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Conduct Disorder

Conduct Disorder describes children and adolescents who systematically violate the basic rights of others or break social rules and norms that someone of a similar age would be expected to follow.

In particular, individuals who are diagnosed with this condition must have at least 3 of the following symptoms within the past 12 months, including at least one that has been present over the past 6 months:

Aggression to people or animals:

  • bullies, threatens, or intimidates others often
  • starts physical fights often
  • has used a weapon that could cause serious physical harm to others (eg. bat, brick, broken bottle, knife, fun)
  • has been physically cruel to people
  • has been physically cruel to animals
  • has stolen from someone while confronting the victim (eg. mugging, purse snatching, extortion, armed robbery)
  • has forced someone into sexual activity

Destruction of property:

  • has deliberately engaged in fire-setting with the intention of causing serious damage
  • has deliberately destroyed others' property (other than by fire-setting)

Deceitfulness or theft:

  • has broken into someone's house, building or car
  • often lies to obtain goods or favors or to avoid obligations (ie. "cons" others)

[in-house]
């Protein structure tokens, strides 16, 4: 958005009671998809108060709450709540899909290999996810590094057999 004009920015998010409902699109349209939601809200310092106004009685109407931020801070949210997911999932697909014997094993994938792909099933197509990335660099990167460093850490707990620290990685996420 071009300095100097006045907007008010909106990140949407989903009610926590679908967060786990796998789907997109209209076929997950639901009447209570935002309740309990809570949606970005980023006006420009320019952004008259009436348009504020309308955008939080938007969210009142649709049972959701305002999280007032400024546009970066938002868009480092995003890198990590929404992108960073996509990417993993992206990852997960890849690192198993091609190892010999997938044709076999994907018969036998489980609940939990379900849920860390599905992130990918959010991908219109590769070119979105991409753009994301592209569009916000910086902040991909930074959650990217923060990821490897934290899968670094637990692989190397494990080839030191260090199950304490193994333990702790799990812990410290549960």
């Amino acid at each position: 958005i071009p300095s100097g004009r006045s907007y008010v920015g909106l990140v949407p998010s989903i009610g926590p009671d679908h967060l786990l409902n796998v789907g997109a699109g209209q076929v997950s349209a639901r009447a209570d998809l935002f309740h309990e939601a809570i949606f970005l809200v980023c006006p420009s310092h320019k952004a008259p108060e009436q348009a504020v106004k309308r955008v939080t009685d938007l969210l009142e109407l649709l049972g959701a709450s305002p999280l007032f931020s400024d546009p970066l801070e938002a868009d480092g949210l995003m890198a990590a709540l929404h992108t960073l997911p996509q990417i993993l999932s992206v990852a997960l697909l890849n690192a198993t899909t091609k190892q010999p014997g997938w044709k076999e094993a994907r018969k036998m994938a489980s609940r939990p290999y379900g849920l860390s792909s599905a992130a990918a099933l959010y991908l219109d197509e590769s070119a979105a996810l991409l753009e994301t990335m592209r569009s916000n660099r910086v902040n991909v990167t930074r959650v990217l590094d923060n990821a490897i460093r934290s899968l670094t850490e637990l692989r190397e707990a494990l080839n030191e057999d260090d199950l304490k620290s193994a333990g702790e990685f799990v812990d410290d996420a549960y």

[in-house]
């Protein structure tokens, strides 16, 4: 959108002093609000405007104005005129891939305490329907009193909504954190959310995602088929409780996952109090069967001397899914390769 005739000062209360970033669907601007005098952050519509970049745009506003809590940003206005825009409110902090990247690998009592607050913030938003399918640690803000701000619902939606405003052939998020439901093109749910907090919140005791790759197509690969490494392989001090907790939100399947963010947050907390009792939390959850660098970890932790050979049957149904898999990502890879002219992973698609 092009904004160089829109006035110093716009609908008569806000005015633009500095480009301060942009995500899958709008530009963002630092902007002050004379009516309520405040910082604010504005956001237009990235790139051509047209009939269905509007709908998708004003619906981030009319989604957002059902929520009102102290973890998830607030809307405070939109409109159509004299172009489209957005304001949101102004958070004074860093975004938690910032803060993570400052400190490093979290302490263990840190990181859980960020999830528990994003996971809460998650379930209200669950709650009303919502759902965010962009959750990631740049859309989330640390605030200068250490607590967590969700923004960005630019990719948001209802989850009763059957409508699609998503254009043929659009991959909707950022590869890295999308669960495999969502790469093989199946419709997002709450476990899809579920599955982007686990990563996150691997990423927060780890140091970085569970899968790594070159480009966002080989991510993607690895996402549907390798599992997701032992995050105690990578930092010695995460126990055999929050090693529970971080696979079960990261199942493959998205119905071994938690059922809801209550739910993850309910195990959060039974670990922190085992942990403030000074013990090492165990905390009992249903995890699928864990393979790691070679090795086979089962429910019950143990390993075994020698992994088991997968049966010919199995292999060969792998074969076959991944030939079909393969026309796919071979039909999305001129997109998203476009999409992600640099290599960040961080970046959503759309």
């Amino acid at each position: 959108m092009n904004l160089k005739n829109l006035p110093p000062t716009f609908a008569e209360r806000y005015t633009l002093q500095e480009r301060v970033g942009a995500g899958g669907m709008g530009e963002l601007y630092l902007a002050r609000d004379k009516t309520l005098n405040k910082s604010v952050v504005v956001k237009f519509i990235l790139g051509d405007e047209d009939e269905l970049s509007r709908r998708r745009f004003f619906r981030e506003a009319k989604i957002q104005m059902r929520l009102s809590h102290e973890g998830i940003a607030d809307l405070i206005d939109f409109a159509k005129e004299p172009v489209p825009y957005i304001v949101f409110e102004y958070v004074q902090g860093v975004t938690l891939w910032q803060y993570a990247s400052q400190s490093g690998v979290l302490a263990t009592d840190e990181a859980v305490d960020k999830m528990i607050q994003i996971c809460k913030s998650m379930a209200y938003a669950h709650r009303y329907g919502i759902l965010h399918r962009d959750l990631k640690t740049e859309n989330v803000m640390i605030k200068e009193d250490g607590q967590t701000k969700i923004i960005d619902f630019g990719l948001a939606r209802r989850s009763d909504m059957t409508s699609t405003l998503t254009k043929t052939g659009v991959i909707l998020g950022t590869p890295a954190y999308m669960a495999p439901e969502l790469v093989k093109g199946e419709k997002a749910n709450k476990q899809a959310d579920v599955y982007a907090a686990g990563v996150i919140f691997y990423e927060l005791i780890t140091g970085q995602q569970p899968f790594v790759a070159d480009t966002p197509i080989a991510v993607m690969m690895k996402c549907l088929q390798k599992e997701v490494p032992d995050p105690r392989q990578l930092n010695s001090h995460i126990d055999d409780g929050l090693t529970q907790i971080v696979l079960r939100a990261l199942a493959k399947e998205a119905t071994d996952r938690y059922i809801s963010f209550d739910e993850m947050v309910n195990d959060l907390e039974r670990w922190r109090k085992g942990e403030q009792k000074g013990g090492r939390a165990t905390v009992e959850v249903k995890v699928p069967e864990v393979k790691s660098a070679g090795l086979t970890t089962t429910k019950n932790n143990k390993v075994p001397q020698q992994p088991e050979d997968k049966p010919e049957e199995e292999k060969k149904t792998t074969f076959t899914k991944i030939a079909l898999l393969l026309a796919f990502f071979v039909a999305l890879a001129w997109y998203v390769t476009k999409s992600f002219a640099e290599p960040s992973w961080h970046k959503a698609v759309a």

• has stolen items of some value without confronting the victim (eg. shoplifting without breaking and entering, forgery)

Serious violations of rules:

  • often stays out at night despite parent's curfew, which begins before age 13
  • has run away from home overnight at least twice while living in their parents' home, or the home of a parental surrogate (or once without returning for a lengthy period)
  • often skips school, which begins before age 13

By definition, these symptoms cause a significant impairment in the individual's ability to function in their life roles at school, work, or in their relationships with peers and family.

Conduct Disorder can be classified as Childhood-Onset Type if at least one of the symptoms start before age 10, or as Adolescent-Onset Type if none of the symptoms start before age 10. (If the age of onset is not known, it is labeled as Unspecified Onset).

Conduct Disorder is considered mild if the person has a minimum number of required symptoms, and these cause only minor harm to others. Severe cases are those where the person has many of the above symptoms, or has some symptoms that cause considerable harm to others. Moderate cases are those that fall somewhere in between these two extremes.


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Oppositional Defiant Disorder